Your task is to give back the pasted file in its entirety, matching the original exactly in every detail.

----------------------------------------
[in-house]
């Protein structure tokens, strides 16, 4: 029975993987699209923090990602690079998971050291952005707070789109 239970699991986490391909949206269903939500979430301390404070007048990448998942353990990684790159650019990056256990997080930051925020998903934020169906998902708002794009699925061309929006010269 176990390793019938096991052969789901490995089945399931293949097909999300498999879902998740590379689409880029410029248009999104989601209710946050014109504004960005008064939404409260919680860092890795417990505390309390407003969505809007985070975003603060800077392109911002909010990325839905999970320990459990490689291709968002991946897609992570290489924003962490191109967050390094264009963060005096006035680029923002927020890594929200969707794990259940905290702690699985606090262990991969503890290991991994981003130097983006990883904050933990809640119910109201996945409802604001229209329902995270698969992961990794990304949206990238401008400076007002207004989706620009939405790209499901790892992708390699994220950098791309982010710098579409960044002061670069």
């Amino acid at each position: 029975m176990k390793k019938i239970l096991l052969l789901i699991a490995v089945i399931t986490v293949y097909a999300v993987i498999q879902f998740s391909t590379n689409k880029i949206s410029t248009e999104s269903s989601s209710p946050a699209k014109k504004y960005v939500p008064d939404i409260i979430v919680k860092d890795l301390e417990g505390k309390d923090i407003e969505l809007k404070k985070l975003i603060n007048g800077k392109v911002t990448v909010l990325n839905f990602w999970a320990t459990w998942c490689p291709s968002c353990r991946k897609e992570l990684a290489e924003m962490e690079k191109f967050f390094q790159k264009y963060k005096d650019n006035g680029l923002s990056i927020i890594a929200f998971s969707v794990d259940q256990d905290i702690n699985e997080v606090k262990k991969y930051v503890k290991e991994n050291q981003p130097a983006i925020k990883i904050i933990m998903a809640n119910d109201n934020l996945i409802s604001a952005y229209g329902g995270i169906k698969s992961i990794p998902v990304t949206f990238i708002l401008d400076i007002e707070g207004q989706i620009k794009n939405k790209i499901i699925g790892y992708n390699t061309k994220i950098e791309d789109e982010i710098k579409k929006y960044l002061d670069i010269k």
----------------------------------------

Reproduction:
[in-house]
């Protein structure tokens, strides 16, 4: 029975993987699209923090990602690079998971050291952005707070789109 239970699991986490391909949206269903939500979430301390404070007048990448998942353990990684790159650019990056256990997080930051925020998903934020169906998902708002794009699925061309929006010269 176990390793019938096991052969789901490995089945399931293949097909999300498999879902998740590379689409880029410029248009999104989601209710946050014109504004960005008064939404409260919680860092890795417990505390309390407003969505809007985070975003603060800077392109911002909010990325839905999970320990459990490689291709968002991946897609992570290489924003962490191109967050390094264009963060005096006035680029923002927020890594929200969707794990259940905290702690699985606090262990991969503890290991991994981003130097983006990883904050933990809640119910109201996945409802604001229209329902995270698969992961990794990304949206990238401008400076007002207004989706620009939405790209499901790892992708390699994220950098791309982010710098579409960044002061670069």
């Amino acid at each position: 029975m176990k390793k019938i239970l096991l052969l789901i699991a490995v089945i399931t986490v293949y097909a999300v993987i498999q879902f998740s391909t590379n689409k880029i949206s410029t248009e999104s269903s989601s209710p946050a699209k014109k504004y960005v939500p008064d939404i409260i979430v919680k860092d890795l301390e417990g505390k309390d923090i407003e969505l809007k404070k985070l975003i603060n007048g800077k392109v911002t990448v909010l990325n839905f990602w999970a320990t459990w998942c490689p291709s968002c353990r991946k897609e992570l990684a290489e924003m962490e690079k191109f967050f390094q790159k264009y963060k005096d650019n006035g680029l923002s990056i927020i890594a929200f998971s969707v794990d259940q256990d905290i702690n699985e997080v606090k262990k991969y930051v503890k290991e991994n050291q981003p130097a983006i925020k990883i904050i933990m998903a809640n119910d109201n934020l996945i409802s604001a952005y229209g329902g995270i169906k698969s992961i990794p998902v990304t949206f990238i708002l401008d400076i007002e707070g207004q989706i620009k794009n939405k790209i499901i699925g790892y992708n390699t061309k994220i950098e791309d789109e982010i710098k579409k929006y960044l002061d670069i010269k």